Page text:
Sunday, September 21, 2014


Just when you think you are over the hump, it seems there is always something that crops up to bite you in the ass! When I took the car for a drive on Saturday, the voltage was reading 119 and upon starting out on the road in front of my house, the car kept popping out of third gear. No problem, just use second and fourth. This worked for a couple of miles until the car started loosing power and would just creep down the road. I turned around and headed back for home until the car came to a stop and would not go any further. The resting voltage was down around 91 volts and the controller voltage cut-out voltage is set at 90 volts, so the pack voltage was dropping below that level and the controller would not engage. I called my wife and had her push me the couple of miles back to the house. I had taken a couple of drives and with only 40 amp hours in the pack had expended the pack, so it was time for another charge. 

Before charging I measured all of the cells and found them to be between 2.85 and 2.9 volts, so decided to use the Powerlab 6 to bring them all to 3 volts. These cells are different than LiFePo4 cells and when you get below 3.5 volts or so, drop very quickly.Later that evening, I started setting up the charger and about 9:30 pm, started charging. There is a pot on the Zivan NG3 charger that will raise and lower the cut-out voltage, so I gave it a couple of turns to try and get the voltage raise to around 134.4 volts or 4.2 volts per cell. On the first charge I stopped at 4 volts per cell. The charge went smoothly and raising the cut-off voltage got me pretty close to where I need to be.

The JLD404 was hooked up and the car was taken for a test drive on the interstate. It accelerated to 80 mph with plenty of room left on the accelerator but still would not stay in third gear. I am going to need to check all of the settings on the JLD404 but it said I used 21 amp hours to go 9.1 miles or 2.31 amp hours per mile. At 120 volts that would be around 276 watt hours per mile. I did have the car up to 80 mph for a moment on the interstate and had about 3 more miles at 70 mph. At 276 watt hours per mile I could go around 28 miles per module, so with the other 2 modules installed, I should be able to go to work and back, 22 miles one way. I still have 37 of the 100 amp hour LiFePo4 cells in the front of the car so the weight of the additional 2 modules should be the same or a little less. Half of the dash lights and the 12 volt meter I installed in the dash were not working, so it seems like it is always one step forward and 2 steps back.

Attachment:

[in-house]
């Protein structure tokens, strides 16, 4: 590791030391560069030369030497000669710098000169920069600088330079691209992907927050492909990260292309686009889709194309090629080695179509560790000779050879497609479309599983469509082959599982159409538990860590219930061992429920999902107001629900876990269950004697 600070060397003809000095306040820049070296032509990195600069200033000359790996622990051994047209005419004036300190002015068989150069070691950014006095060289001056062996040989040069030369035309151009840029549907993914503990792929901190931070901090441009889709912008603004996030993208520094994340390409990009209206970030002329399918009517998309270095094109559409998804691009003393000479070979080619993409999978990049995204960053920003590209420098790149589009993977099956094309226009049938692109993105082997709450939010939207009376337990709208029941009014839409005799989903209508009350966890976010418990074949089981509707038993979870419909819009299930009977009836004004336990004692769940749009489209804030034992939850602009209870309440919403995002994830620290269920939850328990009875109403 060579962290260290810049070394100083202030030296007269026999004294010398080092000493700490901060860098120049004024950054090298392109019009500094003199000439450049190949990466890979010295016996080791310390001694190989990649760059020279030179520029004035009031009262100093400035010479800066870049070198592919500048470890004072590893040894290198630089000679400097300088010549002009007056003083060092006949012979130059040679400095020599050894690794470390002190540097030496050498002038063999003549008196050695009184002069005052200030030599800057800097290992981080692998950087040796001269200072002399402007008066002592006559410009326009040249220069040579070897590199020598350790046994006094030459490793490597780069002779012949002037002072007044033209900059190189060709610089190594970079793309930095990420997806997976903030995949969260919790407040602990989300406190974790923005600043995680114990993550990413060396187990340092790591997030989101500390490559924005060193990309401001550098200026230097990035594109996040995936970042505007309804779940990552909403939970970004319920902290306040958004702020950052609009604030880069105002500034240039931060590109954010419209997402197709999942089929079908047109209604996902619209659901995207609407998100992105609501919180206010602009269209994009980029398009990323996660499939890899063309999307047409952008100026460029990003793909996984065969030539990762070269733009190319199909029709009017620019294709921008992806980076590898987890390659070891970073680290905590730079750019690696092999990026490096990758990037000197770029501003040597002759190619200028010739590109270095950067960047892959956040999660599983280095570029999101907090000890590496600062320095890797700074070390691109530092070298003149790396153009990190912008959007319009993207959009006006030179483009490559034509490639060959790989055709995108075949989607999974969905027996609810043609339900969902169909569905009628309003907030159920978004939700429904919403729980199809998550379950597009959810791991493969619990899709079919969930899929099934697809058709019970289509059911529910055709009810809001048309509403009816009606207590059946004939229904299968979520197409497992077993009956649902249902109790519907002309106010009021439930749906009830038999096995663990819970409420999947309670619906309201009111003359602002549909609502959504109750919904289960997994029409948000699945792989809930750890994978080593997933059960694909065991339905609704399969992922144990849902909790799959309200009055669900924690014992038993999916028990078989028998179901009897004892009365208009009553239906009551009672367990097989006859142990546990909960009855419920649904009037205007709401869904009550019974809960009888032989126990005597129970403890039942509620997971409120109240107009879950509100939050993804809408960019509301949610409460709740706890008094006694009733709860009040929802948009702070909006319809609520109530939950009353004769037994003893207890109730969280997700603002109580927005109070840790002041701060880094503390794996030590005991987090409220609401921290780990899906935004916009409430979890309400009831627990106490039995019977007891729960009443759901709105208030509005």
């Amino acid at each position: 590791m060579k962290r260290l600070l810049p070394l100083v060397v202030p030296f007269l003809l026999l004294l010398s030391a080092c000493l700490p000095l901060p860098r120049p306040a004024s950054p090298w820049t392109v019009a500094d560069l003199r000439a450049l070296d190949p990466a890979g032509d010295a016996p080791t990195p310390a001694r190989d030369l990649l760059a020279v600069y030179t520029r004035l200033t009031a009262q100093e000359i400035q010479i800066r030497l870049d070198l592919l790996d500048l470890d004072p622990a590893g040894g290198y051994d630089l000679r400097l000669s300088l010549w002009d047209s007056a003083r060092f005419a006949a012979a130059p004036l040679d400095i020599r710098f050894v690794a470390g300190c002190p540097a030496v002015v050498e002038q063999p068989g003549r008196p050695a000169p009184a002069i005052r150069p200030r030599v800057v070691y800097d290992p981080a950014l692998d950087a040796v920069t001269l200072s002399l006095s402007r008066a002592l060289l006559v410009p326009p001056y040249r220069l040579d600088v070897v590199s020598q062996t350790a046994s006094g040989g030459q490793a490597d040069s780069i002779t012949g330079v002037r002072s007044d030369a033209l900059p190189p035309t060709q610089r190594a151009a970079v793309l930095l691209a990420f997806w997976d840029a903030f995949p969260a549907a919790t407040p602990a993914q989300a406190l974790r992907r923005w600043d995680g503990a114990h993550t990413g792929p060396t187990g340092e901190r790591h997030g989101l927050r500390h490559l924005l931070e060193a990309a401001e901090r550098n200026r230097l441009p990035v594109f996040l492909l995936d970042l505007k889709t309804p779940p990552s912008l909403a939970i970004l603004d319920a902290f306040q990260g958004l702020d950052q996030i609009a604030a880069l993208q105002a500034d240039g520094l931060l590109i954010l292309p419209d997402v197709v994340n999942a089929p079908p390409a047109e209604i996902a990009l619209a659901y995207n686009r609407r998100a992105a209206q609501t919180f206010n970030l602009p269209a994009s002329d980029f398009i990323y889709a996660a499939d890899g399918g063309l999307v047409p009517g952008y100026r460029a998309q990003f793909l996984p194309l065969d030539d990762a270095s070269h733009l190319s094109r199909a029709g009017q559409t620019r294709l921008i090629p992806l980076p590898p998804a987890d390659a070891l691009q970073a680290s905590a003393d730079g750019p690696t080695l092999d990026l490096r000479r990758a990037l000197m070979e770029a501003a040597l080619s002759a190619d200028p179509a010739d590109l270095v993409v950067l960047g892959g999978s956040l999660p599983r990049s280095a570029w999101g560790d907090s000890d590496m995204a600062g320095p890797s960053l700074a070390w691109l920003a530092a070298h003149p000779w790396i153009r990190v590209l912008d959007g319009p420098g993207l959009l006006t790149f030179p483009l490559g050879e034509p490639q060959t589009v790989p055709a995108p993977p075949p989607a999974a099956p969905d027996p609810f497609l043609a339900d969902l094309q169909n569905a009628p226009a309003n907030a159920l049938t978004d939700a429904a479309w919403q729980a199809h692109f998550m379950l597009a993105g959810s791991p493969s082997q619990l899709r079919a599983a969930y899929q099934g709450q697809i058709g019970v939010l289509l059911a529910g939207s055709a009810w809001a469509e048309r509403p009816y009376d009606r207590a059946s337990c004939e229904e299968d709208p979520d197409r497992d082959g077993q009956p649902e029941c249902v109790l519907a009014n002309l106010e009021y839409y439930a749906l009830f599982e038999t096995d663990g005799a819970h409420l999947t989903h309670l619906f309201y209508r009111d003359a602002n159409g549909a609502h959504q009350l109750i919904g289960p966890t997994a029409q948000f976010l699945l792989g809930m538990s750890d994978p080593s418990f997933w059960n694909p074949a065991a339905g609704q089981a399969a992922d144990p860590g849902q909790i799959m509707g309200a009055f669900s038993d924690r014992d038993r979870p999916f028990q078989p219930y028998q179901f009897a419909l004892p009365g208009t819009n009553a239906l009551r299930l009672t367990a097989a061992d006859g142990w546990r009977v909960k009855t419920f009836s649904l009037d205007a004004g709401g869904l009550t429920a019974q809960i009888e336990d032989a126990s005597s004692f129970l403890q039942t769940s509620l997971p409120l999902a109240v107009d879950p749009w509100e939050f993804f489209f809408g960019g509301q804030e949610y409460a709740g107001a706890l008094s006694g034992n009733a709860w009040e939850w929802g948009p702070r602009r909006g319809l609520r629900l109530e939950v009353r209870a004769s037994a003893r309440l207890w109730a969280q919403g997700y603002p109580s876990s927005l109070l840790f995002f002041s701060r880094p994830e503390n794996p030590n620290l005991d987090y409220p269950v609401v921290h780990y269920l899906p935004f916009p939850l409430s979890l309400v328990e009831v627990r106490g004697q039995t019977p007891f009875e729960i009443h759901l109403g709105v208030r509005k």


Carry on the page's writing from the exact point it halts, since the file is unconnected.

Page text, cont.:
Work was also started on the center console cover and a piece of vinyl was cut and put on with adhesive to cover a rip in the console. After a new coat of charcoal paint, it looked very good. The storage box door and speaker covers were painted flat black and gives the console cover a very good contrast.

Work continues but at least the car is insured now and can be driven on the highway. Hopefully in a couple of weeks the interior will be done and work can begin on mounting the other 2 modules.

Until next time,


Thursday, September 18, 2014


Back in August my garden tractor battery went bad after using it to regen discharge the Better Place cells with the Powerlab 6. Alien Motoin had their AM22-01 heavy duty LiFePo4 battery on sale for $209. My plan was to use it the rest of the mowing season and then put it in the Fiero this fall. A MCU Battery Low Voltage Disconnect Controller by Peak DBI was even purchased to keep the Alien Motion battery from over discharging. The battery worked great until last Sunday and when I turned the key on the garden tractor, nothing happened. Upon further investigation, the battery was puffed around the positive terminal. When I contacted Alien Motion, they said they were scratching their heads trying to figure out what happened and suspect the voltage regulator on the garden tractor was not working correctly. Then I did not hear anything for a couple of days and had to email them again, asking them what they wanted me to do. Finally they replied and gave me a RMA number and told me to send it back to them.


Then the Elite, Model DCM9040, volt, amp watt meter went bad, so it hasn't been a good week. The EBAY seller is going to send me another meter, so I guess it could be worse.